"We would ask the LPHDO to reconsider their planned action, and continue their dialogue with us over the proposed accumulation of minor motoring convictions criterion of the suitability policy in order to achieve a positive outcome for all parties," she added.

The 24-hour strike comes after drivers demonstrated outside Leeds Civic Hall on Sunday.


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PostPosted: Mon Jan 17, 2022 7:02 pm 
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I think when trade reps are dealing with the press they should only send them statements, not talk to them.

Have a record of what you send, but more importantly go over it again and again until it's correct.

Making yourself look stupid via the press is not good for any trade rep.

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PostPosted: Mon Jan 17, 2022 9:37 pm 
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Slightly different angle on the strike, and maybe one more likely to garner a bit of public sympathy :?


'It will continue until they listen to us': Leeds taxi drivers continue city-wide strike over Leeds Council regulations

https://www.yorkshireeveningpost.co.uk/ ... ns-3530934

A Leeds taxi driver has spoken out about the lack of consistency in Leeds City Council's high standards for local drivers as strike action continues.

Current rules stipulate that Leeds based drivers must abide by all safety regulations while cars coming in from elsewhere do not.

This is part of the ongoing cross border work that allow taxi drivers to travel in from areas like Bradford to work.

John, a 28-year-old veteran of the city's taxi trade, told the YEP how the lack of consistency in standards just makes no sense.

"In Leeds there is a much higher standard both cars, driver, knowledge of the area and I agree with it but in areas like Bradford it is a lot easier to get a badge." he explained.

"Bradford cars can come into Leeds and work in cars that can be up to 15-years-old but for local drivers Leeds council only allow cars of up to 7-years due to public safety."

Confusion over such contradictory standards is just one of many reasons which has seen taxi drivers across the city take strike action.

Leeds Private Hire Drivers Organisation (LPHDO) have called for the protest against the council's Suitability and Convictions policy with many feeling that their views are falling on death ears.

For John he feels the UK wide taxi driver standard is needed to ensure all drivers are held to the same high standard in the name of public safety.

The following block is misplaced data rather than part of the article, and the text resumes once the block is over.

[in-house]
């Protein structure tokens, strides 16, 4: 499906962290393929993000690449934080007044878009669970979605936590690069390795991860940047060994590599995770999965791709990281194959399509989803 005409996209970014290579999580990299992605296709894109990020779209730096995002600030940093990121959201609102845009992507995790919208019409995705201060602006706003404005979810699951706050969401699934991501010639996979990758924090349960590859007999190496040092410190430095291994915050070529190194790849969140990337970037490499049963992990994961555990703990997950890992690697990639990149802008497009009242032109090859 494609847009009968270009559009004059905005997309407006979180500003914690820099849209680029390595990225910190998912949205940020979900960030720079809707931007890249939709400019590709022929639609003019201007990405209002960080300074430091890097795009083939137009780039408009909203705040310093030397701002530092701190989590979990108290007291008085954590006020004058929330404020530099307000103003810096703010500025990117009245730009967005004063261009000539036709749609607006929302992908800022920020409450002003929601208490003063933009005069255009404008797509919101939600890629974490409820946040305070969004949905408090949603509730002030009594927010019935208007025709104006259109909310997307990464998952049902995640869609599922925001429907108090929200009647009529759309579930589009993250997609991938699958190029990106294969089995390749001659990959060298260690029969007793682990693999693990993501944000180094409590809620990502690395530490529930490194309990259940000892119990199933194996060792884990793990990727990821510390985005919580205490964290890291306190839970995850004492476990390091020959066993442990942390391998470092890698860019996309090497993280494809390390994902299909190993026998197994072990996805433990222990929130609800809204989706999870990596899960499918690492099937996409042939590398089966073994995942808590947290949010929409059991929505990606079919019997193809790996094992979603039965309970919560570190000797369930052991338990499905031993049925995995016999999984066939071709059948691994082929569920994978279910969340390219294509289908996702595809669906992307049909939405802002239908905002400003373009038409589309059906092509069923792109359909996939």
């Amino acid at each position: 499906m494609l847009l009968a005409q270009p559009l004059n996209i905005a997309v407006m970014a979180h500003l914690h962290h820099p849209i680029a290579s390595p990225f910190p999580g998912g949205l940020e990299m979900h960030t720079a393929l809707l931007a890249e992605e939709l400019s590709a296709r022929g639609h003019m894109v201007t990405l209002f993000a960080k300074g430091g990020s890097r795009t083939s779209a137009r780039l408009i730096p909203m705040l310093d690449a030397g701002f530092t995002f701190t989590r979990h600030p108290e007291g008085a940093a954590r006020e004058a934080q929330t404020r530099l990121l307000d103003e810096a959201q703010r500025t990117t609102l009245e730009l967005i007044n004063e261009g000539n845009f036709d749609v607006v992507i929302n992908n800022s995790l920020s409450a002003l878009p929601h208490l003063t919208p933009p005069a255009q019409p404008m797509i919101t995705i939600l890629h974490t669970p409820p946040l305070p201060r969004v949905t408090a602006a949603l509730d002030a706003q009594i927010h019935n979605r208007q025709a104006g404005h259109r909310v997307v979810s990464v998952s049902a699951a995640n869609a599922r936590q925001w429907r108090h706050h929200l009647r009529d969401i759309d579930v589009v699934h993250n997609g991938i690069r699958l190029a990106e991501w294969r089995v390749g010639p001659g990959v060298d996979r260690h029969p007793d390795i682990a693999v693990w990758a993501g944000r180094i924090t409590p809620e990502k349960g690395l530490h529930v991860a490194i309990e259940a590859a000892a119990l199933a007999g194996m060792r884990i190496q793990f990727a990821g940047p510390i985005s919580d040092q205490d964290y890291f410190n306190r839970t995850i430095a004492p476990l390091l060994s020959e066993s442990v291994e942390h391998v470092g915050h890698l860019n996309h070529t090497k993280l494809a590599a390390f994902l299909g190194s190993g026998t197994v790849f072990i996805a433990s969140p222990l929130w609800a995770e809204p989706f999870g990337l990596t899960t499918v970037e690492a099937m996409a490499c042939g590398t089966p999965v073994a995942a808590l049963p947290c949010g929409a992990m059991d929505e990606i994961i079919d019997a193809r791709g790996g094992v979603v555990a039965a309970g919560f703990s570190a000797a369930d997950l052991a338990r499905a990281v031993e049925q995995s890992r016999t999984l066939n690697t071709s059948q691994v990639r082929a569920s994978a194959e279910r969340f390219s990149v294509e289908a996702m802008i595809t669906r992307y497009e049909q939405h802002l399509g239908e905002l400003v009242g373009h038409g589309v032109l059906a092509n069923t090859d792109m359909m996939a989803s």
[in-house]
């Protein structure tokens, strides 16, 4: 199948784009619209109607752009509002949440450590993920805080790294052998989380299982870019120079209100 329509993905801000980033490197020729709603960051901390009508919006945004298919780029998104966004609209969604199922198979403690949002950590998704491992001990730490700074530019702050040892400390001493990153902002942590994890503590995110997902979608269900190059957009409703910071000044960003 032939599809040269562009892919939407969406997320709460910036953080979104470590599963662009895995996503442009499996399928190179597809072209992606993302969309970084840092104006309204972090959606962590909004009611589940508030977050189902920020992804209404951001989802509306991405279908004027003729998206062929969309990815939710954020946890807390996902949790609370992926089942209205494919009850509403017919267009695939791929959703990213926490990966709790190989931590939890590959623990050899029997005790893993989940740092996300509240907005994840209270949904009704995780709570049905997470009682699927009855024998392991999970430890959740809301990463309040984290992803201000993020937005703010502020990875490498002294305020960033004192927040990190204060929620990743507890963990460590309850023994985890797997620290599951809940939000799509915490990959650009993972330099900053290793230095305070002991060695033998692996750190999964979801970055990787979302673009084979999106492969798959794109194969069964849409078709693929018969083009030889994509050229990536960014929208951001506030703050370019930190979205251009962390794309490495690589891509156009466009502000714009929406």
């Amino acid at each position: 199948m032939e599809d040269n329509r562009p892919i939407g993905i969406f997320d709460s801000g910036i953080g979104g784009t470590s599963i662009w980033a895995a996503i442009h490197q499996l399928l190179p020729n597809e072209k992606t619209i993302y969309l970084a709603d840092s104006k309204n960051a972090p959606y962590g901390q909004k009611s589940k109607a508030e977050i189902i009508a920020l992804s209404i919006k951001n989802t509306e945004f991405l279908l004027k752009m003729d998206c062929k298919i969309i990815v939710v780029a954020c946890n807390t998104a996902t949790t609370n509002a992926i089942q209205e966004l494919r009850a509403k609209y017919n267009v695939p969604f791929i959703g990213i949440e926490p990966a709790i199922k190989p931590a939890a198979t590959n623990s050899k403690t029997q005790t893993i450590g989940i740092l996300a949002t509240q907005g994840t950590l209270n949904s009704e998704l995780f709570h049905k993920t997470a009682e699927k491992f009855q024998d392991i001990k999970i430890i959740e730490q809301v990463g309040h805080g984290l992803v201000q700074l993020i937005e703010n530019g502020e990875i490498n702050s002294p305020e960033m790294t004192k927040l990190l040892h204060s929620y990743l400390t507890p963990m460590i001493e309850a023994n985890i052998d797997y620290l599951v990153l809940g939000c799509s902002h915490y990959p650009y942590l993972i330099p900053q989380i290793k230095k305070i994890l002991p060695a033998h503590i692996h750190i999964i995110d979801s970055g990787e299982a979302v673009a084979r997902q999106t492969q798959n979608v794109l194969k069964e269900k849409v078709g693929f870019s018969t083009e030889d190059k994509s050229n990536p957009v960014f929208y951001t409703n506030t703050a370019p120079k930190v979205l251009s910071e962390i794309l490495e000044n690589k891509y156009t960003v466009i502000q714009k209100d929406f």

"There's no national standard for taxi drivers, all district council's have different standards so we are seeing cars coming that are a lot older." John said. "They are not up to our standard, I have to have a basic knowledge test to work in Leeds but those coming in do not."

The strike action is furthered by convictions rulings that can see drivers flat out banned without follow up or corroboration if a customer complains.

Speaking prior to today's strike action LPHDO Vice Chairman Zahir Mahmood expressed his feeling that cab drivers are taken for granted.

"The problem in Leeds is the council and the regulator can get away with anything while the taxi driver can't get away with even a minor thing." he said. "If I have an argument on the road with someone and they make a complaint against me then I get suspended straight away without any follow up."

In a statement provided to the YEP Coun Debra Coupar said:

“We have been made aware of the proposed strike action on Monday by the Leeds Private Hire Drivers Organisation (LPHDO). Our priority is to minimise the impact of this proposed action especially on vulnerable adults and children as much as we can, and to make sure everyone who may be affected is aware of the situation and any potential disruption, with solutions being identified where possible.

“We would ask the Leeds Private Hire Drivers Organisation to reconsider their planned action, and continue their dialogue with us over the proposed accumulation of minor motoring convictions criterion of the suitability policy in order to achieve a positive outcome for all parties.”

Drivers for LPHDO gathered at Burley Road car park to protest and have vowed that action will continue until their concerns are heard.

"It will continue until they sit down and actually listen to us." Zahir said "We have been in dialogue and are starting to sound like a broken record now. Three years later and unfortunately nothing's been done. This council has let us down."